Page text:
Okinawa woodpecker (Sapheopipo noguchii)
The Okinawa Woodpecker is known locally as the “noguchigera.” A dark brown bird with red-tipped feathers and white spots on its wings, it’s approximately 10 inches tall. It lives only in Yanbaru, a small area of forested woodlands in the northern mountainous region of the island of Okinawa, Japan. Yanbaru is a unique ecological area that supports a number of specialized native animals and plants. The Okinawa Woodpecker, an ecological and cultural icon, is the prefectural bird of Okinawa and has been declared a "national natural monument" and "Special Bird for Protection" by the Japanese government.
The World Conservation Union and Japan’s Ministry of Environment designated the woodpecker a “critically endangered” species because only a single, small declining population remains. The International Council for Bird Preservation petitioned for Endangered Species Act protection for the woodpecker in 1980.
This woodpecker is on the brink of extinction due to ongoing destruction of its forest habitat in Okinawa’s northern jungles. A significant amount of prime remaining woodpecker habitat is threatened by a joint U.S. and Japanese military proposal to construct additional helicopter training landing areas in Yanbaru, including roads and other related infrastructure.
The Okinawa woodpecker is already threatened by road construction, clearcutting, agriculture, construction and other activities that destroy and fragment the woodpecker’s forest habitat. Its limited range and extremely small population also make it highly vulnerable to extinction from disease and natural disasters such as typhoons. There is great danger that the woodpecker population will be fragmented into scattered tiny colonies and isolated pairs.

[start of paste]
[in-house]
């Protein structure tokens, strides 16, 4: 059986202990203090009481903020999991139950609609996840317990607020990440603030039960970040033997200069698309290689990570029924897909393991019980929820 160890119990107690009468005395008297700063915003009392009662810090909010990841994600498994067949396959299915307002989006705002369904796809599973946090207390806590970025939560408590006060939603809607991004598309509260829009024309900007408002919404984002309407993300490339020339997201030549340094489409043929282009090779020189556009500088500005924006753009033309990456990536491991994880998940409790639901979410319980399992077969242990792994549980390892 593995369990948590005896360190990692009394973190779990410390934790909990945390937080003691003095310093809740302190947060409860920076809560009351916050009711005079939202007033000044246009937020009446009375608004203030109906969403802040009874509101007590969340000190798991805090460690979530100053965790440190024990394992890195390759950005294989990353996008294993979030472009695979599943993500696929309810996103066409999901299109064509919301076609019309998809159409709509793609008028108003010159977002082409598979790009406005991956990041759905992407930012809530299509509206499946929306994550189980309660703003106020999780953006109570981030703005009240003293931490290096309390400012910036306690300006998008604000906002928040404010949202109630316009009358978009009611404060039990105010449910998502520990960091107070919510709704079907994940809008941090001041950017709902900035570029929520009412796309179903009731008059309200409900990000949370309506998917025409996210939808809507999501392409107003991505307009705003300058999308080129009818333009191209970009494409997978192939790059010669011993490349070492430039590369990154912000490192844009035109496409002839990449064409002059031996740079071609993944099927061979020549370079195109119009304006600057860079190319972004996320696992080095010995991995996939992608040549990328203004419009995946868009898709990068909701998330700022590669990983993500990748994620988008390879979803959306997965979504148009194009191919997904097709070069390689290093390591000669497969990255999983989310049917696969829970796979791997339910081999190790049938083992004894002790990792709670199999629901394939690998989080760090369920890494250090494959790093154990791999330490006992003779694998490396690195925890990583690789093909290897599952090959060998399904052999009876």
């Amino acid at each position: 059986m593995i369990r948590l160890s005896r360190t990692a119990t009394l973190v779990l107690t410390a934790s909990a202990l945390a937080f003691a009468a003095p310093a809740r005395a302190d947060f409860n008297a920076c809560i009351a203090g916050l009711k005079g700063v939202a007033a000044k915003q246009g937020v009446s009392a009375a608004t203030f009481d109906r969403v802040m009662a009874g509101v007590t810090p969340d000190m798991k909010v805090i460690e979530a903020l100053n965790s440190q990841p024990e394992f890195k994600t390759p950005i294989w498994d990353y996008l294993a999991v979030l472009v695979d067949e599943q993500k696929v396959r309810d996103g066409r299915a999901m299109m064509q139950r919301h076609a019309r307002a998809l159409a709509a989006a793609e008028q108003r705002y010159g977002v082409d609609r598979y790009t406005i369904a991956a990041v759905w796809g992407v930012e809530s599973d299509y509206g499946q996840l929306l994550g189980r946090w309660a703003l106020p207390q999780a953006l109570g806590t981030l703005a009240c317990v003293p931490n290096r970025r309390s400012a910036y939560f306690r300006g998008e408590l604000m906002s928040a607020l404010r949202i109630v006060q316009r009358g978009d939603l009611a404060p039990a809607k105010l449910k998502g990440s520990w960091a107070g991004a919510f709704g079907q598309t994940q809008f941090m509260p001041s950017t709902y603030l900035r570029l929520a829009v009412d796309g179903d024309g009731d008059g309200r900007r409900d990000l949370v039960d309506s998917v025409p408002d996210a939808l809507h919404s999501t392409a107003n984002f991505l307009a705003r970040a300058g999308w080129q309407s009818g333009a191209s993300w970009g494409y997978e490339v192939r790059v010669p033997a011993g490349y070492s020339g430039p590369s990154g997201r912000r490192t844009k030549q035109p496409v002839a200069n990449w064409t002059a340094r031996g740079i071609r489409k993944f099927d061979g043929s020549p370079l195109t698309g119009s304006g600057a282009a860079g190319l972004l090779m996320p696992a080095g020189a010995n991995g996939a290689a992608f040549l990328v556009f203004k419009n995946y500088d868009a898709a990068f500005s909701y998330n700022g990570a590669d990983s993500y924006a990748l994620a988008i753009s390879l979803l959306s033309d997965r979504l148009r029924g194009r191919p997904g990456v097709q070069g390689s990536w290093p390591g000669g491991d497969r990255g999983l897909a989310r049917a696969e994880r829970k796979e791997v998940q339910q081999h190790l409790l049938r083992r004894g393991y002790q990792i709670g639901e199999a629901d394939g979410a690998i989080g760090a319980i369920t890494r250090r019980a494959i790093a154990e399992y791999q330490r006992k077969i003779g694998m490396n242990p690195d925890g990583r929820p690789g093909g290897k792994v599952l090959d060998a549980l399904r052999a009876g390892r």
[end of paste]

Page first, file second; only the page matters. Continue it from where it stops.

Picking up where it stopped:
A significant amount of the remaining habitat for the species is found on lands controlled by the U.S. Marine Corps Northern Training Area. This habitat, which until now has remained relatively intact, is threatened by plans to construct new helicopter landing pads and associated infrastructure.
Okinawa Woodpecker stamps
Center Actions to Protect the Okinawa Woodpecker:
• In November 2006 the Center filed suit against the Service seeking ESA protection for 57 birds from around the world, including the Okinawa Woodpecker.
• The Center is working to protect the globally ecologically significant Yanbaru forest on Okinawa from a U.S. military proposal to cut new helicopter landing pads and roads into the forest, threatening habitat for the Okinawa Woodpecker.
• In February 2006 the Center filed notice of intent to sue the Service for failing to provide ESA protection for the Okinawa Woodpecker and 55 other imperiled foreign candidate bird species.
• Read the Center’s January 2006 comment letter on the Service’s petition findings.
• In May 2004 the Service announced that the Okinawa Woodpecker continues to warrant ESA listing.
• In May 2004 the Center obtained a legal settlement from the Service to act on listing petitions for 73 of the world’s rarest bird species, including the woodpecker.
• In May 2003 the Center filed suit to compel the Fish and Wildlife Service to protect the Okinawa Woodpecker under the Endangered Species Act.
Okinawa Rail (Gallirallus okinawae)
The Okinawa Rail is a nearly flightless, short-tailed bird endemic to Okinawa, Japan, that also occurs only in the Yanbaru forest. The Okinawa Rail has a single, very small declining population with a very small range and is on the verge of extinction. BirdLife International estimates that only 1,200-1,680 Okinawa Rails remain. The species is threatened by forest loss and fragmentation due to logging, dam construction and associated road-building, disease and parasites, agricultural development, and infrastructure associated with U.S. activities.
Okinawa Rail sign in Yanbaru Forest